May 17, 2020

Financial crisis triggered increase in Europe suicides

suicide rate
credit crunch
2 min
Suicides in Europe have increased since the credit crunch
Suicide rates have increased by up to as much as 17 percent across Europe, a study has found. A trend in which suicides were continually falling year-o...

Suicide rates have increased by up to as much as 17 percent across Europe, a study has found.

A trend in which suicides were continually falling year-on-year across Europe has been reversed and researchers from the US and the UK believe the 2008 credit crunch is to blame.

They found incidences of suicide increased during 2007 to 2009, by between five and 17 percent in people who are of a working age and under 65.


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Data from the World Health Organisation (WHO) was analysed as part of the study and looked at suicide rates in 10 European countries.

Greece saw the highest jump in suicides with a 17 percent increase and was followed by Ireland which had rise of 13 percent.

The economies of both Greece and Ireland were two of the worst-affected in Europe after the financial crisis and experts believe this explains the surge in suicides in these locations.

Austria was the only country where suicide rates continued to fall, with a five percent decrease in self-inflicted harm between 2007 and 2009.

The researchers said the results demonstrated a common pattern. They said: “This is consistent with historical studies that show immediate rises in suicides associated with 'early indicators' of crisis, such as turmoil in the banking sector, which precipitates later unemployment.”

During the years studied, unemployment rates across Europe increased by a third, rising by approximately 35 percent. 

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Jun 15, 2021

 NHS trials test that predicts sepsis 3 days in advance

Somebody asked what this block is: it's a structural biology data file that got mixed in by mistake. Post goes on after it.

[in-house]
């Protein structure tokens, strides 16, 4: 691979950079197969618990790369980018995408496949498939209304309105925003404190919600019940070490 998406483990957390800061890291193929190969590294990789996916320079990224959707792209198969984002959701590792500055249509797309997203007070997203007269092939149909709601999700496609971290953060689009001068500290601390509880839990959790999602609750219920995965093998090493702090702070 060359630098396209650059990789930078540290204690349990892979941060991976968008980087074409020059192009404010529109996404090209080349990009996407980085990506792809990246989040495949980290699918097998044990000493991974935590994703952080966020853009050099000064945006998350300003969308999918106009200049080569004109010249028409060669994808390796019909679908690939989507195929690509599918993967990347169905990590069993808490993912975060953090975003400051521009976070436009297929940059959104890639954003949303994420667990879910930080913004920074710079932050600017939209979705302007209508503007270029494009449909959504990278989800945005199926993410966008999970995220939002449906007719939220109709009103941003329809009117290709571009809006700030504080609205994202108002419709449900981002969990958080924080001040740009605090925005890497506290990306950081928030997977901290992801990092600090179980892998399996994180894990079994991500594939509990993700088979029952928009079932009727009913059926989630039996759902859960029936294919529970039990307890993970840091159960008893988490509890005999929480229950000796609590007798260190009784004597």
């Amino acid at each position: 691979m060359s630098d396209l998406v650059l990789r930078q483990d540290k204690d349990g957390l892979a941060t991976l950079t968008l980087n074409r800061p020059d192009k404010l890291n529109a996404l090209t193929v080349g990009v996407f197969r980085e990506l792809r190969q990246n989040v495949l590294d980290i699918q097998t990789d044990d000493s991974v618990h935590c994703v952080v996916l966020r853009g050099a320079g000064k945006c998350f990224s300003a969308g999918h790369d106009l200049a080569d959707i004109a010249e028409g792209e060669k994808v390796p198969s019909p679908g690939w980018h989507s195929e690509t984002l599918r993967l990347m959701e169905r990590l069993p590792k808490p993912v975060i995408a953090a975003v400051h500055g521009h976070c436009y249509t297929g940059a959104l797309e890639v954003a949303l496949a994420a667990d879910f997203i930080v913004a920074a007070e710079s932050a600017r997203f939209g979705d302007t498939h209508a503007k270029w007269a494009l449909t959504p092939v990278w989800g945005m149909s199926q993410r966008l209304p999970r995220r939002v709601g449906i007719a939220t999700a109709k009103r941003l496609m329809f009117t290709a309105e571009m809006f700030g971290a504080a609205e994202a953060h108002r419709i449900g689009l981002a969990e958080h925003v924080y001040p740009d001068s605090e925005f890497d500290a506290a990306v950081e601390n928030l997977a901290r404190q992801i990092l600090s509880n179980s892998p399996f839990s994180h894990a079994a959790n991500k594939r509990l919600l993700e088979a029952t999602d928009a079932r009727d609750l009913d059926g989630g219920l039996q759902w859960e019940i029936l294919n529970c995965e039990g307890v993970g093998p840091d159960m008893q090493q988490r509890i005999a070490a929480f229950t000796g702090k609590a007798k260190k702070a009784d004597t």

2 min
Queen Alexandra Hospital is trialling a new sepsis test by Presymptom Health that uses machine learning to detect the onset of the disease

A new test that can predict sepsis before the patient develops symptoms is being trialled at a National Health Service (NHS) hospital in the south of England. 

Clinicians at Portsmouth’s Queen Alexandra Hospital are leading medical trials of the blood test, which they hope will help them save thousands of lives a year. 

The test is being developed by government spin-out company Presymptom Health, but the research began over 10 years ago at the Defence Science and Technology Laboratory (Dstl). This included a study of 4,385 patients and more than 70,000 samples, the largest study of its kind at the time. 

From the samples taken, a clinical biobank and database were generated and then mined using machine learning to identify biomarker signatures that could predict the onset of sepsis. The researchers found they were able to provide an early warning of sepsis up to three days ahead of illness with an accuracy of up to 90%.

Unlike most other tests, Presymptom Health identifies the patient’s response to the disease as opposed to detecting the pathogen. This is an important differentiator, as sepsis occurs as a result of the patient's immune system’s overreaction to an infection or injury, which can then cause life-threatening organ dysfunction. 

Worldwide, an estimated 49 million people a year contract sepsis, while in the UK almost two million patients admitted to hospital each year are thought to be at risk of developing the condition. If Presymptom's test is effective, it could save billions of pounds globally and improve clinical outcomes for millions of sepsis patients.

The initial trials at Queen Alexandra Hospital will last 12 months, with two other sites planned to go live this summer. Up to 600 patients admitted to hospital with respiratory tract infections will be given the option to participate in the trial. The data collected will be independently assessed and used to refine and validate the test, which could be available for broader NHS use within two years. 

If successful, this test could also identify sepsis arising from other infections before symptoms appear, which could potentially include future waves of COVID-19 and other pandemics.

Dr Roman Lukaszewski, the lead Dstl scientist behind the innovation, said: “It is incredible to see this test, which we had originally begun to develop to help service personnel survive injury and infection on the front line, is now being used for the wider UK population, including those fighting COVID-19.”

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